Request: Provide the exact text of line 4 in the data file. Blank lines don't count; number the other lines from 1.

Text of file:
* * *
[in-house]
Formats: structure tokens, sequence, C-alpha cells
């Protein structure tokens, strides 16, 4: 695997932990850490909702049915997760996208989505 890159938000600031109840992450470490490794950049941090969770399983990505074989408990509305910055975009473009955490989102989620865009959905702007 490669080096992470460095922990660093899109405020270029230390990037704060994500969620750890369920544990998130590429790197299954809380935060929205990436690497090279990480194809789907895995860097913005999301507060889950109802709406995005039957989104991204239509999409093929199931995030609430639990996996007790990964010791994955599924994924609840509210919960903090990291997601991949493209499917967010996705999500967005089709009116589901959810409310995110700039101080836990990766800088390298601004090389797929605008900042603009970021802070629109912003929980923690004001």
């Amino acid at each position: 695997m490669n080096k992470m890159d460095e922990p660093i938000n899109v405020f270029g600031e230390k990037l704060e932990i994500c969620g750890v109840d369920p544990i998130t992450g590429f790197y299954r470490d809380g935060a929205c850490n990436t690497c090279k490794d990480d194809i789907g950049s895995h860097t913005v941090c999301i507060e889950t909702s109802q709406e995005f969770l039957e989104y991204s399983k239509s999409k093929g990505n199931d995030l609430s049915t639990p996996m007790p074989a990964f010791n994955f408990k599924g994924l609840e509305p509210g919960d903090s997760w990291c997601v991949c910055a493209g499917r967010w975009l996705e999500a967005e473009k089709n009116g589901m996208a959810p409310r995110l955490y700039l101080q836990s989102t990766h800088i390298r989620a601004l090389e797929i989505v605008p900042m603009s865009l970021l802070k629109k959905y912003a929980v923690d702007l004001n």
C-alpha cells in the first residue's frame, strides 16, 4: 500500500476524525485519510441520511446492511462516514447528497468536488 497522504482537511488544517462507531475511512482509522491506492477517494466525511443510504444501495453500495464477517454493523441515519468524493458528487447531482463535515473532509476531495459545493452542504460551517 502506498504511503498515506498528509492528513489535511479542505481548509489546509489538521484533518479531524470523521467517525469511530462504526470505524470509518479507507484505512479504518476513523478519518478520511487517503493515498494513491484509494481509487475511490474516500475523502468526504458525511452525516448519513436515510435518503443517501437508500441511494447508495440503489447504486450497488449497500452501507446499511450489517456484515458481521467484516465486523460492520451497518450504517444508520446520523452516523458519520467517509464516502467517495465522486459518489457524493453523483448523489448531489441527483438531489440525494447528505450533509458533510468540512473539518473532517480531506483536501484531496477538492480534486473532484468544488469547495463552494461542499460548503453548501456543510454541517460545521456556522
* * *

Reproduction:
């Amino acid at each position: 695997m490669n080096k992470m890159d460095e922990p660093i938000n899109v405020f270029g600031e230390k990037l704060e932990i994500c969620g750890v109840d369920p544990i998130t992450g590429f790197y299954r470490d809380g935060a929205c850490n990436t690497c090279k490794d990480d194809i789907g950049s895995h860097t913005v941090c999301i507060e889950t909702s109802q709406e995005f969770l039957e989104y991204s399983k239509s999409k093929g990505n199931d995030l609430s049915t639990p996996m007790p074989a990964f010791n994955f408990k599924g994924l609840e509305p509210g919960d903090s997760w990291c997601v991949c910055a493209g499917r967010w975009l996705e999500a967005e473009k089709n009116g589901m996208a959810p409310r995110l955490y700039l101080q836990s989102t990766h800088i390298r989620a601004l090389e797929i989505v605008p900042m603009s865009l970021l802070k629109k959905y912003a929980v923690d702007l004001n």